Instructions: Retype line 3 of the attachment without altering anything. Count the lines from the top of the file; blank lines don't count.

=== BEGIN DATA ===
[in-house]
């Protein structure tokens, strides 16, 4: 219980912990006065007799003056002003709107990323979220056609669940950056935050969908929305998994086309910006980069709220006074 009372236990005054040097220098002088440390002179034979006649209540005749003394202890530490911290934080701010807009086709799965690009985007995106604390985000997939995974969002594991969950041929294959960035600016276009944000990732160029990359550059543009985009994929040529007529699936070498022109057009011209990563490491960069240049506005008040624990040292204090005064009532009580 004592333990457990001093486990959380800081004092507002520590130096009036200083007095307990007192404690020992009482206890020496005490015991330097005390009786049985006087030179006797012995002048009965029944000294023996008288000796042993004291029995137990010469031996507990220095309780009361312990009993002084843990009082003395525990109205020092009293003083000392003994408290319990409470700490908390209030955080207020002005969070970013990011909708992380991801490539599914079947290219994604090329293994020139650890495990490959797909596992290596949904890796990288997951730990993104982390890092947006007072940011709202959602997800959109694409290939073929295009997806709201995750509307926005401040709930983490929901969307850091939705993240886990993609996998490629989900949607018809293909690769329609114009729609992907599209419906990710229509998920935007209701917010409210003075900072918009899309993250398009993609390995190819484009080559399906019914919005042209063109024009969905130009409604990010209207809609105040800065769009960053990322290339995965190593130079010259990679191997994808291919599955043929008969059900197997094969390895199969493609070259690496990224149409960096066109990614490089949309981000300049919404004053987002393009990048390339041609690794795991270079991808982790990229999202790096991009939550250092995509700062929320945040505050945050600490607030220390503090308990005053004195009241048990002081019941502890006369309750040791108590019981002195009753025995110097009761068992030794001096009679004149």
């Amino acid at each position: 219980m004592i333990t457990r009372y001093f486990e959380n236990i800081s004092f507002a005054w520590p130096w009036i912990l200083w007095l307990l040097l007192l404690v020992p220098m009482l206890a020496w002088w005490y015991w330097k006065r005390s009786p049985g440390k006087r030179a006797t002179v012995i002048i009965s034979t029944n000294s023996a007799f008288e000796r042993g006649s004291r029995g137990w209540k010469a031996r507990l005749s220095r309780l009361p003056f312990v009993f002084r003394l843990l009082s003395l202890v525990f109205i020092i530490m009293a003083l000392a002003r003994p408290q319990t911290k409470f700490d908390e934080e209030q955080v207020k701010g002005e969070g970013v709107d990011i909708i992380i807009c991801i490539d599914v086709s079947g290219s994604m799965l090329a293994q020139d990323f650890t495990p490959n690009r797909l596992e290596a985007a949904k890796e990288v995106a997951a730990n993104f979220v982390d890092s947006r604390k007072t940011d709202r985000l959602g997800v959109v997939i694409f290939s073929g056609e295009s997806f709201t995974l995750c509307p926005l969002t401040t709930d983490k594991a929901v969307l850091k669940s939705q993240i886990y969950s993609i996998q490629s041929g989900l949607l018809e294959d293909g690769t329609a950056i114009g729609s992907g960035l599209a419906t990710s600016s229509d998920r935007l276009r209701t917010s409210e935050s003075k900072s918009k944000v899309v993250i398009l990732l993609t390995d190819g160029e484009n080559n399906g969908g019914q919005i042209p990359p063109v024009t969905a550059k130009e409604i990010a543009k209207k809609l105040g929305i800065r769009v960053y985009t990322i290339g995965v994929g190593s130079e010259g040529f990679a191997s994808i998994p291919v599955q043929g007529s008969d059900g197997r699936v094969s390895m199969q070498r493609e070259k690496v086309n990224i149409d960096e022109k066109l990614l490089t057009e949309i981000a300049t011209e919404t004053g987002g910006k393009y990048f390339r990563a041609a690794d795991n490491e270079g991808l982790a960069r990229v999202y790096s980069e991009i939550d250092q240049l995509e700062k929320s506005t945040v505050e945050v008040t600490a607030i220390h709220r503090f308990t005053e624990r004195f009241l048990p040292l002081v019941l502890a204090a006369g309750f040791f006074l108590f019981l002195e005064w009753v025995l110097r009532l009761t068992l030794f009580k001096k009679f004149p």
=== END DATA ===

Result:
């Amino acid at each position: 219980m004592i333990t457990r009372y001093f486990e959380n236990i800081s004092f507002a005054w520590p130096w009036i912990l200083w007095l307990l040097l007192l404690v020992p220098m009482l206890a020496w002088w005490y015991w330097k006065r005390s009786p049985g440390k006087r030179a006797t002179v012995i002048i009965s034979t029944n000294s023996a007799f008288e000796r042993g006649s004291r029995g137990w209540k010469a031996r507990l005749s220095r309780l009361p003056f312990v009993f002084r003394l843990l009082s003395l202890v525990f109205i020092i530490m009293a003083l000392a002003r003994p408290q319990t911290k409470f700490d908390e934080e209030q955080v207020k701010g002005e969070g970013v709107d990011i909708i992380i807009c991801i490539d599914v086709s079947g290219s994604m799965l090329a293994q020139d990323f650890t495990p490959n690009r797909l596992e290596a985007a949904k890796e990288v995106a997951a730990n993104f979220v982390d890092s947006r604390k007072t940011d709202r985000l959602g997800v959109v997939i694409f290939s073929g056609e295009s997806f709201t995974l995750c509307p926005l969002t401040t709930d983490k594991a929901v969307l850091k669940s939705q993240i886990y969950s993609i996998q490629s041929g989900l949607l018809e294959d293909g690769t329609a950056i114009g729609s992907g960035l599209a419906t990710s600016s229509d998920r935007l276009r209701t917010s409210e935050s003075k900072s918009k944000v899309v993250i398009l990732l993609t390995d190819g160029e484009n080559n399906g969908g019914q919005i042209p990359p063109v024009t969905a550059k130009e409604i990010a543009k209207k809609l105040g929305i800065r769009v960053y985009t990322i290339g995965v994929g190593s130079e010259g040529f990679a191997s994808i998994p291919v599955q043929g007529s008969d059900g197997r699936v094969s390895m199969q070498r493609e070259k690496v086309n990224i149409d960096e022109k066109l990614l490089t057009e949309i981000a300049t011209e919404t004053g987002g910006k393009y990048f390339r990563a041609a690794d795991n490491e270079g991808l982790a960069r990229v999202y790096s980069e991009i939550d250092q240049l995509e700062k929320s506005t945040v505050e945050v008040t600490a607030i220390h709220r503090f308990t005053e624990r004195f009241l048990p040292l002081v019941l502890a204090a006369g309750f040791f006074l108590f019981l002195e005064w009753v025995l110097r009532l009761t068992l030794f009580k001096k009679f004149p």